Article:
The Public Trust Doctrine: A Better Way to Manage Our Oceans


With the signing of Executive Order 13547 on July 19, 2010, President Obama established a new national ocean policy that calls for stewardship of the oceans and coasts. The executive order creates a National Ocean Council and directs federal agencies to “protect, maintain, and restore the health and biological diversity of ocean, coastal, and Great Lakes ecosystems and resources” in a way that promotes “the well-being, prosperity, and security of present and future generations.”

This is a significant step forward for our oceans and coasts at a time when both are under increasing threat of degradation from a combination of overfishing, pollution, careless development, and climate change. What the order omits, however, is explicit reference to the legal doctrine that can serve as the platform to bring together government agencies to implement the new national ocean policy. The Obama administration should explicitly incorporate the language and principles of the public trust doctrine (PTD) as it implements the new policy to ensure that federal agencies adopt and perform their duties as stewards of the oceans and coasts for current and future generations.

The common-law principles of the PTD require the government to act as a responsible steward of the natural resources over which it has authority. The doctrine commands the government to allow reasonable public access to resources, while it protects the ability of both current and future generations to enjoy those resources. Although the PTD has more than two hundred years of history in the United States, it is an aspect of state rather than federal law. No court has ever explicitly acknowledged a federal version of the doctrine for the territorial sea and the exclusive economic zone (EEZ) that reaches 200 miles offshore. Nor has Congress created an explicit statutory federal trust duty for federal ocean waters. However, public trust language does appear in many statutes pertaining to federal oceans management, for example, in the National Environmental Policy Act, the Clean Water Act, the Superfund Act, and the Oil Pollution Control Act. An explicit federal PTD, if formally extended from state waters to the edges of the EEZ, would identify federal agencies as having responsibility for marine resources as trustees of the U.S. ocean public trust, and U.S. citizens would be established as the trust’s beneficiaries.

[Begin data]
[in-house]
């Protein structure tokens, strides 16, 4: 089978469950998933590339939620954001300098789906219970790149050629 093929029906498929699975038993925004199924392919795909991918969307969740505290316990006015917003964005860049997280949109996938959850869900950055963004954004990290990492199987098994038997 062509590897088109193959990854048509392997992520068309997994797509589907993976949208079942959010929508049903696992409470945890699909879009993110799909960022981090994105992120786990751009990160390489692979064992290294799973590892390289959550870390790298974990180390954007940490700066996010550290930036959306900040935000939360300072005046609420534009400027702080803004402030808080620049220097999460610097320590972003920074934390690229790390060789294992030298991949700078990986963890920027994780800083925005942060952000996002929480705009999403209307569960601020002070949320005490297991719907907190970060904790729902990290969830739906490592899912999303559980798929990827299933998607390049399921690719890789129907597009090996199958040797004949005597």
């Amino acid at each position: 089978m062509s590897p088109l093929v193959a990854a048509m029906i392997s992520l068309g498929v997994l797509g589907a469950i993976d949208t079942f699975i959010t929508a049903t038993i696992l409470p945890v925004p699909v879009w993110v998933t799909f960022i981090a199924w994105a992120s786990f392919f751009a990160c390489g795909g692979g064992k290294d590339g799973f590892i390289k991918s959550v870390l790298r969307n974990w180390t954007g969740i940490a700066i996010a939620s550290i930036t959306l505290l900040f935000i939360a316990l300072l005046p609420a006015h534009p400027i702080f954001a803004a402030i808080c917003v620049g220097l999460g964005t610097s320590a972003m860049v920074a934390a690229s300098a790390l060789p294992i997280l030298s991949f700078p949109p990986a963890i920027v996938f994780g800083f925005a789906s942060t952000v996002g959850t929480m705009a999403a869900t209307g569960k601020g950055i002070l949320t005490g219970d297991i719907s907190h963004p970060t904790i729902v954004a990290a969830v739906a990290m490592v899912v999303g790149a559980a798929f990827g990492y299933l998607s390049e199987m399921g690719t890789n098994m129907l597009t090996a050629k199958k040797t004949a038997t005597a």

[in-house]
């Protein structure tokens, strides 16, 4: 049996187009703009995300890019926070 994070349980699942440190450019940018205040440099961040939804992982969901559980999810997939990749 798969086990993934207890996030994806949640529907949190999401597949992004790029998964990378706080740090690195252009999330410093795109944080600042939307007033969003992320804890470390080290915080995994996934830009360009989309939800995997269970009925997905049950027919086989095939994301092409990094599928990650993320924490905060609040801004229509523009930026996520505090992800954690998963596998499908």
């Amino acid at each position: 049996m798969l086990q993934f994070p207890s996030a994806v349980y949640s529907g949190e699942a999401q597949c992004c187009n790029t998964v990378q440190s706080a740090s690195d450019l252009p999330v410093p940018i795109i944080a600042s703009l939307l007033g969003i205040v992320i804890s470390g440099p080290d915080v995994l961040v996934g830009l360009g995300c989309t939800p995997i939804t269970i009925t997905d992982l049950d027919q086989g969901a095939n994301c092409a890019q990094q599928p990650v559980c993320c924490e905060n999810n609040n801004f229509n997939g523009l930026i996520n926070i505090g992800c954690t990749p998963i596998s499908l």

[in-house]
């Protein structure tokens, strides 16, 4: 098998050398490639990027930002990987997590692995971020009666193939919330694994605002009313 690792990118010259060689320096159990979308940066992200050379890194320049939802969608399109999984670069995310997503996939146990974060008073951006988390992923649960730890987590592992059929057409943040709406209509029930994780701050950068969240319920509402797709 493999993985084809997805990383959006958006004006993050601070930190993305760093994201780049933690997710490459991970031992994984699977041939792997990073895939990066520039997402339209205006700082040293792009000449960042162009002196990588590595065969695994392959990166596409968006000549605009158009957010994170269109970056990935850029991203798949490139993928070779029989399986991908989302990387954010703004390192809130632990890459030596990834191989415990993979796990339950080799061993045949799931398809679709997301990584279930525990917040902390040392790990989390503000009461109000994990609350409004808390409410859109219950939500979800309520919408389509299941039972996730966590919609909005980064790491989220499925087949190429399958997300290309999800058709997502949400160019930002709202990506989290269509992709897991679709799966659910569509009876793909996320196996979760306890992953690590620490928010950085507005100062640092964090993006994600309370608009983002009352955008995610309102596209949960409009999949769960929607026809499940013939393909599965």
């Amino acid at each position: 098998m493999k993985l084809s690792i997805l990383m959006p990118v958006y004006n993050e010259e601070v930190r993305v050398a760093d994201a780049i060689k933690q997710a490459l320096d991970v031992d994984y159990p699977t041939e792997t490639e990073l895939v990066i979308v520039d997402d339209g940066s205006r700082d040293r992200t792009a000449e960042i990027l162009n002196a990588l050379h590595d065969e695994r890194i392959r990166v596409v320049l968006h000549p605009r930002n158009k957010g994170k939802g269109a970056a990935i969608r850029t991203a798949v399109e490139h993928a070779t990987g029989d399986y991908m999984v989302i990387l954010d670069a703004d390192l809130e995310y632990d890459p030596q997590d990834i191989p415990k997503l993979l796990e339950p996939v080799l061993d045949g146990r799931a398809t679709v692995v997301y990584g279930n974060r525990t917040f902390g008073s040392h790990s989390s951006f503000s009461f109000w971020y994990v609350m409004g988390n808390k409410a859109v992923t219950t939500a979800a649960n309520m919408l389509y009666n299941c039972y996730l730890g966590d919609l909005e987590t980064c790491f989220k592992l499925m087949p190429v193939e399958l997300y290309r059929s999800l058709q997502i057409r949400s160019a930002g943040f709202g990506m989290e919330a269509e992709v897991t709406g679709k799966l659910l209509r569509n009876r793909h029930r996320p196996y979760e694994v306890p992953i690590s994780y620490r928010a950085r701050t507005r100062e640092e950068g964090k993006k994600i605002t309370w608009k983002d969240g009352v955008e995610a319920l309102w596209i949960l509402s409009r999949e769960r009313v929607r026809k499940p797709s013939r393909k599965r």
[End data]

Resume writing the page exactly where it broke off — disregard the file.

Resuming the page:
President Obama’s executive order establishes the framework for such an approach, employing the stewardship and intergenerational concepts of the PTD, but it stops short of an explicit statement that the doctrine will control federal actions with respect to the oceans and coasts. A national ocean policy carried forward in compliance with PTD principles would instill in the federal government (1) the duty to preserve trust resources and not to waste them; (2) the duty to administer the trust solely in the interest of its beneficiaries (both present and future); and (3) the duty to provide complete and accurate information to trust beneficiaries regarding the management of the trust.

In addition, the PTD would require federal agencies, as good stewards of the oceans, to conduct sufficient studies to establish key baseline information about the composition and functioning of the ecosystem—a prerequisite to effective conservation. Crucially, by protecting the rights of future generations, the PTD would also support the development of a comprehensive ecosystem-based management regime. In areas of the ocean affected by multiple activities, the duty to protect the interests of future beneficiaries would necessitate that agencies coordinate their management decisions to mitigate negative ecosystem impacts.